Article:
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Journeys; The First Step

This is Simcha Weinberg for the BNN (Biblical New Network) Festival book review. (Dedicated in honor of MJ, AC)


We have been on a journey since Rosh Hashana:


We have discovered the “Meeting Place Between Knowledge and Imagination,”


We have studied “Gaps In The Clouds,”


Found “A Kedem Compass,”


Uncovered, “Maps of My Planet.”

We have been on a journey.



We continue to journey:

In this Festival of Succot when we continue our journey by leaving our homes, recreating the travels of Abraham (Ginzei Chag HaSuccot, Chapter 5),


Move into Succot connecting us to Moses’ Cleft of the Rock (Exodus 33:22),

and Elijah’s Cave on the Mountain (I Kings 19:9),



When we study the final scene in Moses’ life and reconnect with his ‘imaginary’ walk across Time and the the Land of Israel (Deuteronomy 34:1-3, Rashi),


When we travel back to the beginning of the Torah and

Journey with Adam Into the Garden (Genesis 2:8 & 15),

Accompany him on his first steps out (3:23-24),

Wander with Cain, the exiled wanderer (4:14),

Admire Enoch, the Original Sky-Walker (sorry Luke), [5:24],

Temporarily move in with Noah as he uses a temporary world (with a Light in the roof, 6:16) to move from one world to another, recreate his clouds (9:14) with our Cloud Booths (Succah 11b),

Escort Nimrod as he moves away from destructive influences (Genesis 10:11, Rashi)…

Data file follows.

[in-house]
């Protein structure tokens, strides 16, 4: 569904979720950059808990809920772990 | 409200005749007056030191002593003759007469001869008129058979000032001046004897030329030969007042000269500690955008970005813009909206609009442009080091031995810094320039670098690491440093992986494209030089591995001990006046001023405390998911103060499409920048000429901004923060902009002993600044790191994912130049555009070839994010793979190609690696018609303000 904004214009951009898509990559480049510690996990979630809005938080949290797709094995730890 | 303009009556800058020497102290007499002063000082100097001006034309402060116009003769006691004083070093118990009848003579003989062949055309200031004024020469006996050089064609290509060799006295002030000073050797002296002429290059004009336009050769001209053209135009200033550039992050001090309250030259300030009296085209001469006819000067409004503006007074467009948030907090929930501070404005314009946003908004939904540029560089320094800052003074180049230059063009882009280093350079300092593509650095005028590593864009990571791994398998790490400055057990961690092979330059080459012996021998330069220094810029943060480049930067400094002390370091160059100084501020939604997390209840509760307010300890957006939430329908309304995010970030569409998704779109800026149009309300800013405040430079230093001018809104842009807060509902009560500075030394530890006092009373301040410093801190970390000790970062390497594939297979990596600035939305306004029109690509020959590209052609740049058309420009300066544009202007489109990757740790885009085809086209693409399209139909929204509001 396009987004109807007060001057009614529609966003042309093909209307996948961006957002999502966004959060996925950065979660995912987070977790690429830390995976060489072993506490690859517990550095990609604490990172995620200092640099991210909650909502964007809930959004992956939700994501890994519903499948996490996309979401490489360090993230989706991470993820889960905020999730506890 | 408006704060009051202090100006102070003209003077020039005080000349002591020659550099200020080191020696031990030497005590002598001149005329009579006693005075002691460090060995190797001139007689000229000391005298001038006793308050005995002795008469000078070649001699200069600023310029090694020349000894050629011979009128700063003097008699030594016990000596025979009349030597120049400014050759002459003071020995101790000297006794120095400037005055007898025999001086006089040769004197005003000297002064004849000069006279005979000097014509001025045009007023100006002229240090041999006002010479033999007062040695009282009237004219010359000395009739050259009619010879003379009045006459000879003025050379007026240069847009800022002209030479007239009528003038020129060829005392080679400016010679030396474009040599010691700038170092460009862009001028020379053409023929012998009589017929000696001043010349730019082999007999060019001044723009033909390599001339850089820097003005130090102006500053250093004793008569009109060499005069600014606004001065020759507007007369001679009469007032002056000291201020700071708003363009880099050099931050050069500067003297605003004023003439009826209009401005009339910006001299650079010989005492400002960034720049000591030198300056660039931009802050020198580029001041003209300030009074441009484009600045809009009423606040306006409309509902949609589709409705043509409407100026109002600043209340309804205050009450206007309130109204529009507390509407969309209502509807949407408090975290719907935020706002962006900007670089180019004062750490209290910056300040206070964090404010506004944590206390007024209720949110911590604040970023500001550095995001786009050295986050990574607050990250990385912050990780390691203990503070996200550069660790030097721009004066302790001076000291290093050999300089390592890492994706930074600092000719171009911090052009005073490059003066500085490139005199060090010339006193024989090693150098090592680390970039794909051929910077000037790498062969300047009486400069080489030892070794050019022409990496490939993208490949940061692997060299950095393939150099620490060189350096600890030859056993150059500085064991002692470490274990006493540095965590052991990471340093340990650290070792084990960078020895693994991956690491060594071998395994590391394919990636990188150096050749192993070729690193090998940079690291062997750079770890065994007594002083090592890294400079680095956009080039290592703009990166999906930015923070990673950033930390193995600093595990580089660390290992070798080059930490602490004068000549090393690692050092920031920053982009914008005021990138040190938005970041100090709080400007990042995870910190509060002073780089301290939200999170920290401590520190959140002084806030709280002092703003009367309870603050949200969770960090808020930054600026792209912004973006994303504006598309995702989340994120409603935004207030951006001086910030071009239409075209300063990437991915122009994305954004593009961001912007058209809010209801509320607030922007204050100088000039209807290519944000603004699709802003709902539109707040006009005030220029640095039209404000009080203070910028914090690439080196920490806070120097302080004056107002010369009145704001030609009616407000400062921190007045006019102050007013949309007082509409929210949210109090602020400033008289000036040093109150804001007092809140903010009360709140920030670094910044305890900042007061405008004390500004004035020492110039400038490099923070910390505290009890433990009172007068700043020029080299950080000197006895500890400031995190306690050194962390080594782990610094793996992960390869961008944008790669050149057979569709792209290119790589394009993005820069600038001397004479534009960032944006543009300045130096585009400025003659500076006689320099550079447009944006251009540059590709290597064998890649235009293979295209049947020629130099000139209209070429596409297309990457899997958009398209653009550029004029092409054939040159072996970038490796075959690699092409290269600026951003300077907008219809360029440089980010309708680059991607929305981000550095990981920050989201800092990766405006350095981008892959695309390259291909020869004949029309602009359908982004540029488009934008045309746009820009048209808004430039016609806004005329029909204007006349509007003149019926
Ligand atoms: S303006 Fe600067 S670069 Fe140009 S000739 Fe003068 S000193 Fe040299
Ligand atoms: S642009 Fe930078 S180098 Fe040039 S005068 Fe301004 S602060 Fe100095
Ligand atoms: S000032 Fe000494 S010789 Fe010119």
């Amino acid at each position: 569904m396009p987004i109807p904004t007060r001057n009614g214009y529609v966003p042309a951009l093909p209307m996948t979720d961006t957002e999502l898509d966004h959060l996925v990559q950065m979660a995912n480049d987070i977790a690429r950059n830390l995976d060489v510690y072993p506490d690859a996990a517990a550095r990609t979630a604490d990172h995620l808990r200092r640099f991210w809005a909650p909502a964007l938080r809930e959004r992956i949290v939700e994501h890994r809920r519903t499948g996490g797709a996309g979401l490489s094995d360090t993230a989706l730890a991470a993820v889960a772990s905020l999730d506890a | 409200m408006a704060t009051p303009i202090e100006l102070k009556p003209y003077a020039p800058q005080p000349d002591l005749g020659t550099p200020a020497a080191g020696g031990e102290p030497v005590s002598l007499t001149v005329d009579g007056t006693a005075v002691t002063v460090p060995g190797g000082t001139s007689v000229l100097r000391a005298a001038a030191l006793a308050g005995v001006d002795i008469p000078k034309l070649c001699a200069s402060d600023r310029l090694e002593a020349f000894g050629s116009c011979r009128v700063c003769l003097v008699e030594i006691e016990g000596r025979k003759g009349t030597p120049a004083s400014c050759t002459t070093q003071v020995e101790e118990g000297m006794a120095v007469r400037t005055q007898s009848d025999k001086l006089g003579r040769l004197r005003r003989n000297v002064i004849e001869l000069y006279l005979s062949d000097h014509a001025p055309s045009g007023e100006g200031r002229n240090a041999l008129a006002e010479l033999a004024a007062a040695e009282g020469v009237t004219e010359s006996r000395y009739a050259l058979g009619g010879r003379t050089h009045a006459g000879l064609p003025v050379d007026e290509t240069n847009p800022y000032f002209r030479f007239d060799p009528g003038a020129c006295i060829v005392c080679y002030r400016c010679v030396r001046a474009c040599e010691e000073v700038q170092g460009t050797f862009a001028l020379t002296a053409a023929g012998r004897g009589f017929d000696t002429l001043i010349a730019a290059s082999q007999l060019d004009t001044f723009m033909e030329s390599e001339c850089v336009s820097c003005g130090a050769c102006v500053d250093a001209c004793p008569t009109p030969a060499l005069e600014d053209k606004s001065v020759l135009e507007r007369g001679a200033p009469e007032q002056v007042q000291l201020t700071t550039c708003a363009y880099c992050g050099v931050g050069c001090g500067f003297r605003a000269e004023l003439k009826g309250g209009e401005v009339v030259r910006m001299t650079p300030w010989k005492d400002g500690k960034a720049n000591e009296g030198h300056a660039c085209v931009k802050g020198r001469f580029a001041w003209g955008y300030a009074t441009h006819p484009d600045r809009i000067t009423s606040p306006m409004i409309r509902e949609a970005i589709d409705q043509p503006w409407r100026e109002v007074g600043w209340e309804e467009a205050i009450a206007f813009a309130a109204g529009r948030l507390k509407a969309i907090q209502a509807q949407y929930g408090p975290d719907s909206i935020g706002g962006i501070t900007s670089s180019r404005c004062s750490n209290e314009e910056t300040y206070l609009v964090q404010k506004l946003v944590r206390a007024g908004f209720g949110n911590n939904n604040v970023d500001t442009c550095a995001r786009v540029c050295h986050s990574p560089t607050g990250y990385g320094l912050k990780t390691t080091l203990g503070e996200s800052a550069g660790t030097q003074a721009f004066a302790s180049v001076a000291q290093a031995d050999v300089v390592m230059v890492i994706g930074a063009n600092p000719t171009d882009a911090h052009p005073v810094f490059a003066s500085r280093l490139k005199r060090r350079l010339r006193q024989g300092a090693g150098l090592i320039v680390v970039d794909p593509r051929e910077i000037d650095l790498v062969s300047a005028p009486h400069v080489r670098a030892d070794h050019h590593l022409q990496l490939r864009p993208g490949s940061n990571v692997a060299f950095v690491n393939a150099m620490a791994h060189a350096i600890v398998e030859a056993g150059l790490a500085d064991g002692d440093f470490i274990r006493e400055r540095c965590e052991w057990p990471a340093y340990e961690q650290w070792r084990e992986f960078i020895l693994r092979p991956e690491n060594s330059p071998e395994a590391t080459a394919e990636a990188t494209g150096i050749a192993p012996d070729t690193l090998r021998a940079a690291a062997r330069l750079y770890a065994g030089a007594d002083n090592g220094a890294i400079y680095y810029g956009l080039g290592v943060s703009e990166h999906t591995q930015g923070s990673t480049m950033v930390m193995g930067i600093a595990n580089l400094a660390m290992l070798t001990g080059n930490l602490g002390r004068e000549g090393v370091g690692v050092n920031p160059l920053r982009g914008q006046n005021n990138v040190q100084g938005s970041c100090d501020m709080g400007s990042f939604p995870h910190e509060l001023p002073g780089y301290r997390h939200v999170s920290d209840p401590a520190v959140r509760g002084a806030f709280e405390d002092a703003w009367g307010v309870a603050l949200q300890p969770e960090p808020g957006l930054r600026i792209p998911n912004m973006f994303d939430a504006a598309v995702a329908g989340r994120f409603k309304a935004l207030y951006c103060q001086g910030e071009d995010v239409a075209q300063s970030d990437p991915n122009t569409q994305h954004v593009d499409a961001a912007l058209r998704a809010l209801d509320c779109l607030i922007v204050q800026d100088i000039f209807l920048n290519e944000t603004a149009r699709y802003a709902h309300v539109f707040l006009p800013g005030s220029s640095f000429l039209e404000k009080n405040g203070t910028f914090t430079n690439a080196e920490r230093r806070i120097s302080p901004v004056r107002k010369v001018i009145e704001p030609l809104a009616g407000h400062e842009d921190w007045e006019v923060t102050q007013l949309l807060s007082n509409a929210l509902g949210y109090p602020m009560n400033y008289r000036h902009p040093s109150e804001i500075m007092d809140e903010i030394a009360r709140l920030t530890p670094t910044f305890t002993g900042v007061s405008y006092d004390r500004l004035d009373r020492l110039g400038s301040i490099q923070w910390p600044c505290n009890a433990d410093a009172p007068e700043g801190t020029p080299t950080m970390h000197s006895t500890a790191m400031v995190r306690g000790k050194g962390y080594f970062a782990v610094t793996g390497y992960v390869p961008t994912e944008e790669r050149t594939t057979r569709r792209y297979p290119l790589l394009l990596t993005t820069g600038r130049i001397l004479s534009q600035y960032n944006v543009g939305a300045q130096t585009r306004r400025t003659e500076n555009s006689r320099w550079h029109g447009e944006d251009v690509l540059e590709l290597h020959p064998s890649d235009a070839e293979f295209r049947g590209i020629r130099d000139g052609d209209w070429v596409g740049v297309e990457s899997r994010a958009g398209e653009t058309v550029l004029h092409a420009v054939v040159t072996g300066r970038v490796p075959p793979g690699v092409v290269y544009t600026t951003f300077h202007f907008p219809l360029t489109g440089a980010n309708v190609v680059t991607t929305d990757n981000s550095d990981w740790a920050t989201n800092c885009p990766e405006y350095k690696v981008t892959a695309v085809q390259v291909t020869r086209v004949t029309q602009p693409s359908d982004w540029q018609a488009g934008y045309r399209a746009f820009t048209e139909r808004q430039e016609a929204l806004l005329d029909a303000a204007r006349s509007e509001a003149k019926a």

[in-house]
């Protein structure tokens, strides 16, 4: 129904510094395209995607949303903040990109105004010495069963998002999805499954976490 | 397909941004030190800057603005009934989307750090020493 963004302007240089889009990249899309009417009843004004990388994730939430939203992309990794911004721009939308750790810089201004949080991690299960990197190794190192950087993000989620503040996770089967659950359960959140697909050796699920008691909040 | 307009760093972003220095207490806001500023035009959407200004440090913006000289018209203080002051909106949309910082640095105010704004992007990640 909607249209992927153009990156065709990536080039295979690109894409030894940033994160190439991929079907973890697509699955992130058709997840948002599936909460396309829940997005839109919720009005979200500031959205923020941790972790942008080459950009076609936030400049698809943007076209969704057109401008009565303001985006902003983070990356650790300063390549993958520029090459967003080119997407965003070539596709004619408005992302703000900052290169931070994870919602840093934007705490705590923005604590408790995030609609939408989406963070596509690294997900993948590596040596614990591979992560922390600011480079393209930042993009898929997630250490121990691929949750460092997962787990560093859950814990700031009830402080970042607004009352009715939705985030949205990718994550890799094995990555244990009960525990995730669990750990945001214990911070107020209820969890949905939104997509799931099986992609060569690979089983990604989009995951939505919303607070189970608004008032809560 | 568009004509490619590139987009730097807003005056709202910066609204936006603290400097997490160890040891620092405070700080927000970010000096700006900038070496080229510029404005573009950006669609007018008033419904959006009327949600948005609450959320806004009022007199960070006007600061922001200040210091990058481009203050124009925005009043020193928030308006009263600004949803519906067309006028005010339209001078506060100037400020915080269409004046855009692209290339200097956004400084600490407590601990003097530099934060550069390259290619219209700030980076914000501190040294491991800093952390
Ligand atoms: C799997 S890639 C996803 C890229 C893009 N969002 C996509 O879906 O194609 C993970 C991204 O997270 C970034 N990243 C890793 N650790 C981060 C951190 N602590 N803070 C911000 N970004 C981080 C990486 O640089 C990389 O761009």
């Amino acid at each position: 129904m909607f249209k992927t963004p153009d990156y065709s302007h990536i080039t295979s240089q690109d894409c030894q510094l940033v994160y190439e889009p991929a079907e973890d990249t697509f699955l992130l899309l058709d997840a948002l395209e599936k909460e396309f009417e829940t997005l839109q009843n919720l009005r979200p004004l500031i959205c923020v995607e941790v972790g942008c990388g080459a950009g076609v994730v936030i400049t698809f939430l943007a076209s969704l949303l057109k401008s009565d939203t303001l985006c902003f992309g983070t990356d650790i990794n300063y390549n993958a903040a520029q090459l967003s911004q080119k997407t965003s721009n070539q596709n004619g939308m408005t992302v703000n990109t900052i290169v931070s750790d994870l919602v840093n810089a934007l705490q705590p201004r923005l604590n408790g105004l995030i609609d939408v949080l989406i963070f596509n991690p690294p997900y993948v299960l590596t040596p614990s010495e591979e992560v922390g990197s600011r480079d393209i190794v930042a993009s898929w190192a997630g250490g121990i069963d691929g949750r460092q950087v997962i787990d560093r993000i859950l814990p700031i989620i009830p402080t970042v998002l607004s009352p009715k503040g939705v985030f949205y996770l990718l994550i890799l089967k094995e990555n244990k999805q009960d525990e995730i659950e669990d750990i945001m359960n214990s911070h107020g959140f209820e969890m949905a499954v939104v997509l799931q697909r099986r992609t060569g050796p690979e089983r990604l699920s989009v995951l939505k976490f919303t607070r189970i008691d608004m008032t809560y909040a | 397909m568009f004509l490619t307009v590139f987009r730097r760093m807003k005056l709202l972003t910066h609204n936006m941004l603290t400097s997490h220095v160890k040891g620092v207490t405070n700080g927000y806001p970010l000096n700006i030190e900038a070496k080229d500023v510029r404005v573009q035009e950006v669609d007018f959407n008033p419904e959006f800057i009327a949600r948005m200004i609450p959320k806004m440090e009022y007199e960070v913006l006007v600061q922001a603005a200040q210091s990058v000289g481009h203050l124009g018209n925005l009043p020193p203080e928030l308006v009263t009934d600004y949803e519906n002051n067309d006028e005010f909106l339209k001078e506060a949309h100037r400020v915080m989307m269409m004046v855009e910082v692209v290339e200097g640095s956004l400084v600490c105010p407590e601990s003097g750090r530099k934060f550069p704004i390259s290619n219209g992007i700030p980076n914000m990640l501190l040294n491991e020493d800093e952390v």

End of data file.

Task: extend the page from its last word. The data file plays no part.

Journey with Jacob to his Succot (33:17), down to Egypt and then join his descendants on their forty-year journey…


The BNN Festival of Books, also known as Simchat Torah, would like to comment on a series of books about Journeys, Mountain Climbing, and Paths:


Robert Macfarlane’s “The Old Ways: A Journey on Foot,” “Mountains of the Mind: Adventures in Reaching The Summit,” and, “The Wild Places (Landscapes)”.



Macfarlane begins his luminous “The Old Ways,” with, “the relationship between paths, walking and the imagination is its subject…”


He had me there. I relate to Torah, its paths – “derech”, walking – “Halacha”, and imagination – “Oral Law”, as a unified approach.


I admit that, believe it or not, I already know Macfarlane from Shul!


“A Tibetan Buddhist text from around 600 years ago uses the word shul to mean ‘a mark that remains after that which has made it has passed by’ – footprints are shul, a path is shul, and such impressions draw one backwards into awareness of past events (page 28).”


Prayer is a journey from us to Heaven and from Heaven to Heaven: The Steps of the Siddur – Journey Organizer – take us through all the levels of Creation:


From Assiyah – to make – Morning Blessings and Offerings

To Yetzirah – to form – Pesukei d’Zimrah

To Beriah – to create – Shemah  and her blessings

To Atzilut – To Emanate – Amidah


We journey through time even within a single prayer:

“And load us up God, our Lord, with the blessing of Your appointed seasons for life and peace, for joy and for happiness, as You desired; and You promised to bless us…”

We reach back to the original expression of the Infinite Will. The opening moment of Creation, and then move forward again to the first promise, “And the Lord said, ‘Let there be light!’”


This entire journey began on Rosh Hashana with a Footstep, and the marks we impressed on our paths through the past year:


Ralph Waldo Emerson: All things are engaged in writing their history…Not a foot steps into the snow, or along the ground, but prints in characters more or less lasting, a map of its march. The ground is all memoranda and signatures; and every object covered over with hints. In nature, this self-registration is incessant, and the narrative is the print of the seal.

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